The Jaguars defensive tackle rotation is largely considered by many as one of the team's question marks, if not weak spots entering the 2008 season. Gone are the days of the twin towers featuring both John Henderson and Marcus Stroud, as Stroud was shipped to Buffalo for third and fifth-round draft picks.
To solidify their defensive tackle rotation, the Jaguars gave contract extensions to both veteran Rob Meier and youngster Tony McDaniel, as the team hopes to replace Stroud's production which declined the past few seasons with a rotation of players. In addition to the "Killer M's," Meier and McDaniel, the Jaguars added former first-round bust Jimmy Kennedy to the mix. Another player who the Jaguars hope can be a contributor is last season's fifth-round draft choice Derek Landri, who finished 2007 with a very strong playoff performance at Pittsburgh.
Landri was asked if his role was going to change in 2008, as he mostly played on passing downs as a rookie last year—
"A little bit. Losing Marcus (Stroud), Rob (Meier) steps in and you have that third spot up for grabs between T-Mac (Tony McDaniel), Jimmy (Kennedy), and myself. Playing time is a lot different and coaches expect a lot more out of you regarding knowledge of the game and contributing to the team."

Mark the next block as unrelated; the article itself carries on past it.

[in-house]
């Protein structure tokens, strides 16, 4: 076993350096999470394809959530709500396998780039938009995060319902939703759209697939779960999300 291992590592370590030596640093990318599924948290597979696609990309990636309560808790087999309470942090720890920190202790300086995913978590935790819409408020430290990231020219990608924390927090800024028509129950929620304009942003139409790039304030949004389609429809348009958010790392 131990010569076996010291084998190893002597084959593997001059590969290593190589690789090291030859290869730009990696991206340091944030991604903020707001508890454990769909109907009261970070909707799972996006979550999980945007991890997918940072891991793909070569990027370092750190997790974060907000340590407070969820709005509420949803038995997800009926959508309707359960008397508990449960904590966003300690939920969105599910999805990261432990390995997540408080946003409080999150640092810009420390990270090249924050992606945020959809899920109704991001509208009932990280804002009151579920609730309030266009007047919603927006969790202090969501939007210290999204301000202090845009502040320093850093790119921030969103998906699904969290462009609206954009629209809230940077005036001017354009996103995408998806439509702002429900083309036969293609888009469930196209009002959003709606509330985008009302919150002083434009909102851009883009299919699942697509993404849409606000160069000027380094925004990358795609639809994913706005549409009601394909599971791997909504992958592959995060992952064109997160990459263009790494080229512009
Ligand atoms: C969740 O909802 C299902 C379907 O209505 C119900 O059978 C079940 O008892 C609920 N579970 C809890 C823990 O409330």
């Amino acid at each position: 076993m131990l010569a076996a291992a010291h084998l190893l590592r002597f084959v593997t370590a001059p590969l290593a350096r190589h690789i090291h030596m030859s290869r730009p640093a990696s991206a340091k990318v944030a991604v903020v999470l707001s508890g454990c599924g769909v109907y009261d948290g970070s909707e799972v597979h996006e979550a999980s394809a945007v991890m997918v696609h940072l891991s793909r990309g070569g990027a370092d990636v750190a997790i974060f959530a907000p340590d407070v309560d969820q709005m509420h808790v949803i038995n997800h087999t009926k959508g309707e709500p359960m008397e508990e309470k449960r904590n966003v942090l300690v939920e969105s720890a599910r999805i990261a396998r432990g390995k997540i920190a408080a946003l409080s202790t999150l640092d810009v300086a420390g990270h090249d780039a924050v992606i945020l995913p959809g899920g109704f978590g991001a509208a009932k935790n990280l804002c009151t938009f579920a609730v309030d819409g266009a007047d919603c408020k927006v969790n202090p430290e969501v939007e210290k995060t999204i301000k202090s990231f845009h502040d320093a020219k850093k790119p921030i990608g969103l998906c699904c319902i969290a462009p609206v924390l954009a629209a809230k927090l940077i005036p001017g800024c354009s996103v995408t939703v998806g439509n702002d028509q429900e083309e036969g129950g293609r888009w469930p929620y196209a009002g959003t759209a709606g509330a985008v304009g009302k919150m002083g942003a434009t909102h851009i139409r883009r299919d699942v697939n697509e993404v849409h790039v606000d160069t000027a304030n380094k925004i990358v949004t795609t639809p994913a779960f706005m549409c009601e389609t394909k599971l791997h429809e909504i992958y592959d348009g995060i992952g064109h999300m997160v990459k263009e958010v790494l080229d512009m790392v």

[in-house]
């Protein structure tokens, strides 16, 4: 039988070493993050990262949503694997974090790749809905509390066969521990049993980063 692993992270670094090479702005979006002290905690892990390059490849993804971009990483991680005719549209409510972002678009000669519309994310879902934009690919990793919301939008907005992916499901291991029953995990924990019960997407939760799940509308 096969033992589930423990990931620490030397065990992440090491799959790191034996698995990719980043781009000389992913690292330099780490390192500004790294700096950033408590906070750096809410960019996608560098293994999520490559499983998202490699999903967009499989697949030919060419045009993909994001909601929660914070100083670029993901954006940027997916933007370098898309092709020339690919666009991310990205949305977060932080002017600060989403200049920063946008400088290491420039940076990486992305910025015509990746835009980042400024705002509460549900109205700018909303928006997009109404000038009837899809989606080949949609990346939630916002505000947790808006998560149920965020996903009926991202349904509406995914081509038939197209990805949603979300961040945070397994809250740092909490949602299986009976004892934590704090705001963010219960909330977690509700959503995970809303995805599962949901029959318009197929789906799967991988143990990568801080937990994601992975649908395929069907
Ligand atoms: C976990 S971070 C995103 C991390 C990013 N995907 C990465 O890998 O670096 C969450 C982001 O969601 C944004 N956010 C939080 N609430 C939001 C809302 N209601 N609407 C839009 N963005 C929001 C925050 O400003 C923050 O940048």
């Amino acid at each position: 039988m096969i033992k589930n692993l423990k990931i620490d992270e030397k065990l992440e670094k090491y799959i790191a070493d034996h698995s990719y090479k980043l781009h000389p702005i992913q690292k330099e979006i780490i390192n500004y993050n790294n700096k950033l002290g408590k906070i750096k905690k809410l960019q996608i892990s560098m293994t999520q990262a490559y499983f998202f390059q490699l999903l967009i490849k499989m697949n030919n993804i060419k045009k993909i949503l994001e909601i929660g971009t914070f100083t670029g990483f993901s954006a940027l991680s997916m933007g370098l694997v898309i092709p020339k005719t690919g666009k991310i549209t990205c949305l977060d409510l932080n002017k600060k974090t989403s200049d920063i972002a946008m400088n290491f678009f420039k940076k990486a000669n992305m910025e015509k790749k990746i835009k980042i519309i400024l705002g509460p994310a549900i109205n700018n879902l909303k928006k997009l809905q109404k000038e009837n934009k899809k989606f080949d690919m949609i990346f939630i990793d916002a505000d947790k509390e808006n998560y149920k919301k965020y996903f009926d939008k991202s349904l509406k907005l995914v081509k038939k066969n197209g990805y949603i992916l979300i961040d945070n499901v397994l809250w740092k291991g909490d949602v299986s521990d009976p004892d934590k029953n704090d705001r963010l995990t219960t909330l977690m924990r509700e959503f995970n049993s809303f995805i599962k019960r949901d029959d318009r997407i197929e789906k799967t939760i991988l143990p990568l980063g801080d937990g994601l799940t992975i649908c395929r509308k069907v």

Not only will Landri's role be different in 2008, as he will likely be counted upon more by his team, but he has a new set of defensive coaches, as his former defensive coordinator Mike Smith was hired by the Atlanta Falcons to be their head coach. The Jaguars replaced Smith with Gregg Williams, the former head man in Buffalo, and most recently the defensive coordinator in Washington.
"Language is a little different, but at the same time once you get into a system, you understand that language," said Landri. "It comes down to playing ball."
The second-year tackle from Notre Dame, and former high school teammate of Jaguars star running back Maurice Jones-Drew has a certainly different body type than the enormous mammoth tackles such as John Henderson (6'7", 330 lbs.), Rob Meier (6'5", 300 lbs.), and Jimmy Kennedy (6'4", 320 lbs.). Landri believes that his body type works to his advantage.
"It's in my favor. I'm that hybrid tackle that's going around right now and it's good. We got a couple big defensive tackles and I'm that exotic player as you'd say," joked Landri.
If the Jaguars are going to ascend to one of the NFL's elite, they must be able to find a pass rush somewhere. Landri showed an ability to supply the big play as he had a single game defensive "hat trick" against the Steelers as he recorded an interception, a fumble recovery, and a sack. The team is hoping he can replicate that performance in 2008.
Derek Landri Stepping Up
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